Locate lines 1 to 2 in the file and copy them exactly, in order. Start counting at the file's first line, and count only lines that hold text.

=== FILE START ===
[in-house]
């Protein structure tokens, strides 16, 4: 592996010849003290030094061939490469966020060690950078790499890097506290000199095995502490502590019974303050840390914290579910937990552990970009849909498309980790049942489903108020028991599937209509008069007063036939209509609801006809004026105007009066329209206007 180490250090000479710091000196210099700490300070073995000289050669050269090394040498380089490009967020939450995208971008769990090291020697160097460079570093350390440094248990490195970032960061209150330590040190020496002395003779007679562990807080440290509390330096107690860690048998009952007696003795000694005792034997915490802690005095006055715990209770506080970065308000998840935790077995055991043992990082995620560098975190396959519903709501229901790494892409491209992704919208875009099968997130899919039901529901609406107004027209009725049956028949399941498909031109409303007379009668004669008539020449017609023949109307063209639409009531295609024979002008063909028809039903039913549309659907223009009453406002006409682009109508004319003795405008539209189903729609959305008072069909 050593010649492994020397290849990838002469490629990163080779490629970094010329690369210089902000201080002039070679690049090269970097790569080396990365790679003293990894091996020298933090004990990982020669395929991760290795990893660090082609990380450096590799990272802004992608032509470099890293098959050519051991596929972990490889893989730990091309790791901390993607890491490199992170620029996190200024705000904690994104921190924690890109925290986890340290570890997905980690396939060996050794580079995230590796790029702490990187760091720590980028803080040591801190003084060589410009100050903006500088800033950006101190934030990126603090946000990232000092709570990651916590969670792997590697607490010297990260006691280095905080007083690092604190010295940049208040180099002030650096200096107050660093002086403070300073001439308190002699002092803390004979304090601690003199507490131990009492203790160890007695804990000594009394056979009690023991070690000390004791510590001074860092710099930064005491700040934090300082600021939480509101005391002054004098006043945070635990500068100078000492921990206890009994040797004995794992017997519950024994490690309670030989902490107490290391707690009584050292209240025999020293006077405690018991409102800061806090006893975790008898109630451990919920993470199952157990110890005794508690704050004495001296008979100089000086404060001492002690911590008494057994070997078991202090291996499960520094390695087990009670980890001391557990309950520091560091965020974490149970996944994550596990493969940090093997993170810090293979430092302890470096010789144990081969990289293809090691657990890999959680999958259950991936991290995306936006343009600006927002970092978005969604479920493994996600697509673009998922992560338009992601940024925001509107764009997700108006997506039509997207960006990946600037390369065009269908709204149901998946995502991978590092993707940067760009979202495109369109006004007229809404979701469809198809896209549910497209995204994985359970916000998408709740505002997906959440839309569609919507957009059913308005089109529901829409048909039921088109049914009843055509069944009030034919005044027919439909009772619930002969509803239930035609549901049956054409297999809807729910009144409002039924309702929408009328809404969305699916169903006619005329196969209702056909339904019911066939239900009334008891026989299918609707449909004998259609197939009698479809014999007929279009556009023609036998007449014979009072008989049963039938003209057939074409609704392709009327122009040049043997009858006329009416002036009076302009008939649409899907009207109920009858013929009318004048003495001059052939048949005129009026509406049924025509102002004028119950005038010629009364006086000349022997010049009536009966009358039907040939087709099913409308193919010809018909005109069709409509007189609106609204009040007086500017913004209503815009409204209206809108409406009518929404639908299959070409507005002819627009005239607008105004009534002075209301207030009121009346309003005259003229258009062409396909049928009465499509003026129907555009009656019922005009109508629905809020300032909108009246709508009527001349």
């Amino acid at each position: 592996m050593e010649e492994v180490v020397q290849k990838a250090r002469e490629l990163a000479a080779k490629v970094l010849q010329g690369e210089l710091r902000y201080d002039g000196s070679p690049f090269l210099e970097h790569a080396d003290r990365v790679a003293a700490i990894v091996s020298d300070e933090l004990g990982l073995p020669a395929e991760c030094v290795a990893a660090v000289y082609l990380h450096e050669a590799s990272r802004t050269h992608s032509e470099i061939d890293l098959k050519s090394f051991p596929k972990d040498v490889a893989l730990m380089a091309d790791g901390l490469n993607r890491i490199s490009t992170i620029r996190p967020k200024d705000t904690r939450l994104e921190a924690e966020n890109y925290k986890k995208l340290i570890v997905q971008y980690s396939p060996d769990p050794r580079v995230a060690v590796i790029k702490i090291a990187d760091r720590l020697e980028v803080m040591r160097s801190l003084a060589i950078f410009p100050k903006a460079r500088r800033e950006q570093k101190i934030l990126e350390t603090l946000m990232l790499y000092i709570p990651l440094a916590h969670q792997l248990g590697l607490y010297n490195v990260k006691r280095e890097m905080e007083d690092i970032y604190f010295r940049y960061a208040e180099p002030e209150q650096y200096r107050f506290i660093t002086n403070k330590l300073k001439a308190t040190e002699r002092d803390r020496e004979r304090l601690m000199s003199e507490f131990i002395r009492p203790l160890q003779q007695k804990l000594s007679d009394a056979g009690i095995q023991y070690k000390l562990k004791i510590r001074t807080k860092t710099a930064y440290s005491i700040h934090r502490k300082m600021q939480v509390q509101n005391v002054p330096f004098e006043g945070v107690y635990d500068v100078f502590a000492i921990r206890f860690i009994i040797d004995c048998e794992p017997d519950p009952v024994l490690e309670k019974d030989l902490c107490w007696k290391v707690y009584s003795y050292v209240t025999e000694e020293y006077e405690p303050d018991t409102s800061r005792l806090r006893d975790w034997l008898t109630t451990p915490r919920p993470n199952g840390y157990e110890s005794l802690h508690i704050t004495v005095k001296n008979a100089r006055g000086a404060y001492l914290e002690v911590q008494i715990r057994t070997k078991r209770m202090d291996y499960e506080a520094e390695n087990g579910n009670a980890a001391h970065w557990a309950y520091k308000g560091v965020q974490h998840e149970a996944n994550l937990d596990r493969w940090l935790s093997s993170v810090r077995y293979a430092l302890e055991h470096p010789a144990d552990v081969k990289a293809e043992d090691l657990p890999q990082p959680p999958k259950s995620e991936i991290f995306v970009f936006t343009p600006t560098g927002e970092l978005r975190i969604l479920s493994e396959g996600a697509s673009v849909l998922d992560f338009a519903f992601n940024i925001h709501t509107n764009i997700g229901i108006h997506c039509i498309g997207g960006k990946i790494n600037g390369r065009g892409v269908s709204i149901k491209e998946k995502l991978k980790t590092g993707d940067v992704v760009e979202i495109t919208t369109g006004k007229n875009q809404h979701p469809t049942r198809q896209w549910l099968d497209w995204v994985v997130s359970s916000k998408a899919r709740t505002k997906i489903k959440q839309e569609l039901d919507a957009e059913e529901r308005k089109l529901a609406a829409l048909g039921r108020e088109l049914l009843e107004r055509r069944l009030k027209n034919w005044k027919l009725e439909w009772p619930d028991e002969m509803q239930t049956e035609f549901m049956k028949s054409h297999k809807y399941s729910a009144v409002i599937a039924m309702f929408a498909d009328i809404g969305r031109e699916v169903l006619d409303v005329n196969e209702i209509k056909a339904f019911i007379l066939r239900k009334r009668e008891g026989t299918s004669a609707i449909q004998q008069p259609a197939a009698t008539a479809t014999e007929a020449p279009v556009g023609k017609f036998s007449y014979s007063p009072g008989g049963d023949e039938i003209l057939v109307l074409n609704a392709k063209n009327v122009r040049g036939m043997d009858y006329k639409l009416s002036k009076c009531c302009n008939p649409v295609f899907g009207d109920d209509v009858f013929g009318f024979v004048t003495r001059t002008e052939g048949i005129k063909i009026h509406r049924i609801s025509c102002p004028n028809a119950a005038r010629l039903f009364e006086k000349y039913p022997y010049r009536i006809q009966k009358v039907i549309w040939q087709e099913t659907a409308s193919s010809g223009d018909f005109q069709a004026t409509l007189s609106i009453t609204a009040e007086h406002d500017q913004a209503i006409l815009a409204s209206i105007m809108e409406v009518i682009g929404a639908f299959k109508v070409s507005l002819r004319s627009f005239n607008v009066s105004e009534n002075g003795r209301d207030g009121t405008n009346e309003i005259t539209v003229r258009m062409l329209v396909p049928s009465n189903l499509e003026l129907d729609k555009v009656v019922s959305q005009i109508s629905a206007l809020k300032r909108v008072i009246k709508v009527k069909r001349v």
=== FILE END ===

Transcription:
[in-house]
């Protein structure tokens, strides 16, 4: 592996010849003290030094061939490469966020060690950078790499890097506290000199095995502490502590019974303050840390914290579910937990552990970009849909498309980790049942489903108020028991599937209509008069007063036939209509609801006809004026105007009066329209206007 180490250090000479710091000196210099700490300070073995000289050669050269090394040498380089490009967020939450995208971008769990090291020697160097460079570093350390440094248990490195970032960061209150330590040190020496002395003779007679562990807080440290509390330096107690860690048998009952007696003795000694005792034997915490802690005095006055715990209770506080970065308000998840935790077995055991043992990082995620560098975190396959519903709501229901790494892409491209992704919208875009099968997130899919039901529901609406107004027209009725049956028949399941498909031109409303007379009668004669008539020449017609023949109307063209639409009531295609024979002008063909028809039903039913549309659907223009009453406002006409682009109508004319003795405008539209189903729609959305008072069909 050593010649492994020397290849990838002469490629990163080779490629970094010329690369210089902000201080002039070679690049090269970097790569080396990365790679003293990894091996020298933090004990990982020669395929991760290795990893660090082609990380450096590799990272802004992608032509470099890293098959050519051991596929972990490889893989730990091309790791901390993607890491490199992170620029996190200024705000904690994104921190924690890109925290986890340290570890997905980690396939060996050794580079995230590796790029702490990187760091720590980028803080040591801190003084060589410009100050903006500088800033950006101190934030990126603090946000990232000092709570990651916590969670792997590697607490010297990260006691280095905080007083690092604190010295940049208040180099002030650096200096107050660093002086403070300073001439308190002699002092803390004979304090601690003199507490131990009492203790160890007695804990000594009394056979009690023991070690000390004791510590001074860092710099930064005491700040934090300082600021939480509101005391002054004098006043945070635990500068100078000492921990206890009994040797004995794992017997519950024994490690309670030989902490107490290391707690009584050292209240025999020293006077405690018991409102800061806090006893975790008898109630451990919920993470199952157990110890005794508690704050004495001296008979100089000086404060001492002690911590008494057994070997078991202090291996499960520094390695087990009670980890001391557990309950520091560091965020974490149970996944994550596990493969940090093997993170810090293979430092302890470096010789144990081969990289293809090691657990890999959680999958259950991936991290995306936006343009600006927002970092978005969604479920493994996600697509673009998922992560338009992601940024925001509107764009997700108006997506039509997207960006990946600037390369065009269908709204149901998946995502991978590092993707940067760009979202495109369109006004007229809404979701469809198809896209549910497209995204994985359970916000998408709740505002997906959440839309569609919507957009059913308005089109529901829409048909039921088109049914009843055509069944009030034919005044027919439909009772619930002969509803239930035609549901049956054409297999809807729910009144409002039924309702929408009328809404969305699916169903006619005329196969209702056909339904019911066939239900009334008891026989299918609707449909004998259609197939009698479809014999007929279009556009023609036998007449014979009072008989049963039938003209057939074409609704392709009327122009040049043997009858006329009416002036009076302009008939649409899907009207109920009858013929009318004048003495001059052939048949005129009026509406049924025509102002004028119950005038010629009364006086000349022997010049009536009966009358039907040939087709099913409308193919010809018909005109069709409509007189609106609204009040007086500017913004209503815009409204209206809108409406009518929404639908299959070409507005002819627009005239607008105004009534002075209301207030009121009346309003005259003229258009062409396909049928009465499509003026129907555009009656019922005009109508629905809020300032909108009246709508009527001349």